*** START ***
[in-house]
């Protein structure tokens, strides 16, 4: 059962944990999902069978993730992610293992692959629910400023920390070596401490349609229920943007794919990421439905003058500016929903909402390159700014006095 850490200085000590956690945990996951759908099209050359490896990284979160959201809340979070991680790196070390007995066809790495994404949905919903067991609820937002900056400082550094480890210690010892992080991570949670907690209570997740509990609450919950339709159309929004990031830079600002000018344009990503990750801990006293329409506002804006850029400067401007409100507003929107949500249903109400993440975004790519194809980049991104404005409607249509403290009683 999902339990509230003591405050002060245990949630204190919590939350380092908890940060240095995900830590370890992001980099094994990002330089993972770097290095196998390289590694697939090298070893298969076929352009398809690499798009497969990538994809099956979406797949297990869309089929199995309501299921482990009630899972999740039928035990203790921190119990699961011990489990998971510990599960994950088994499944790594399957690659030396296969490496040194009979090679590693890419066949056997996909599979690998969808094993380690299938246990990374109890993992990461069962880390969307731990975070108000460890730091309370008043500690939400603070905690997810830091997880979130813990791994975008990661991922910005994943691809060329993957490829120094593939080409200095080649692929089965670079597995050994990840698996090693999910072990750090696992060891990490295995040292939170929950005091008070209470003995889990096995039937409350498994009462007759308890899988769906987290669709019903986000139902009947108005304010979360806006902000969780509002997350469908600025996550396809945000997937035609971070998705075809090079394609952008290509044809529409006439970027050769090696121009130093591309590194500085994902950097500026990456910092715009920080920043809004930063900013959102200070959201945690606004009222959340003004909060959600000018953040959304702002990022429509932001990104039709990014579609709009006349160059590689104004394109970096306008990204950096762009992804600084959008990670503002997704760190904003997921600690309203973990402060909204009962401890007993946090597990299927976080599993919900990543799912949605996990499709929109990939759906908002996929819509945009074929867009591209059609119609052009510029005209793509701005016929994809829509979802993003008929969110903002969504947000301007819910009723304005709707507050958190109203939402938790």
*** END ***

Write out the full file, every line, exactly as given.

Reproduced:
[in-house]
């Protein structure tokens, strides 16, 4: 059962944990999902069978993730992610293992692959629910400023920390070596401490349609229920943007794919990421439905003058500016929903909402390159700014006095 850490200085000590956690945990996951759908099209050359490896990284979160959201809340979070991680790196070390007995066809790495994404949905919903067991609820937002900056400082550094480890210690010892992080991570949670907690209570997740509990609450919950339709159309929004990031830079600002000018344009990503990750801990006293329409506002804006850029400067401007409100507003929107949500249903109400993440975004790519194809980049991104404005409607249509403290009683 999902339990509230003591405050002060245990949630204190919590939350380092908890940060240095995900830590370890992001980099094994990002330089993972770097290095196998390289590694697939090298070893298969076929352009398809690499798009497969990538994809099956979406797949297990869309089929199995309501299921482990009630899972999740039928035990203790921190119990699961011990489990998971510990599960994950088994499944790594399957690659030396296969490496040194009979090679590693890419066949056997996909599979690998969808094993380690299938246990990374109890993992990461069962880390969307731990975070108000460890730091309370008043500690939400603070905690997810830091997880979130813990791994975008990661991922910005994943691809060329993957490829120094593939080409200095080649692929089965670079597995050994990840698996090693999910072990750090696992060891990490295995040292939170929950005091008070209470003995889990096995039937409350498994009462007759308890899988769906987290669709019903986000139902009947108005304010979360806006902000969780509002997350469908600025996550396809945000997937035609971070998705075809090079394609952008290509044809529409006439970027050769090696121009130093591309590194500085994902950097500026990456910092715009920080920043809004930063900013959102200070959201945690606004009222959340003004909060959600000018953040959304702002990022429509932001990104039709990014579609709009006349160059590689104004394109970096306008990204950096762009992804600084959008990670503002997704760190904003997921600690309203973990402060909204009962401890007993946090597990299927976080599993919900990543799912949605996990499709929109990939759906908002996929819509945009074929867009591209059609119609052009510029005209793509701005016929994809829509979802993003008929969110903002969504947000301007819910009723304005709707507050958190109203939402938790």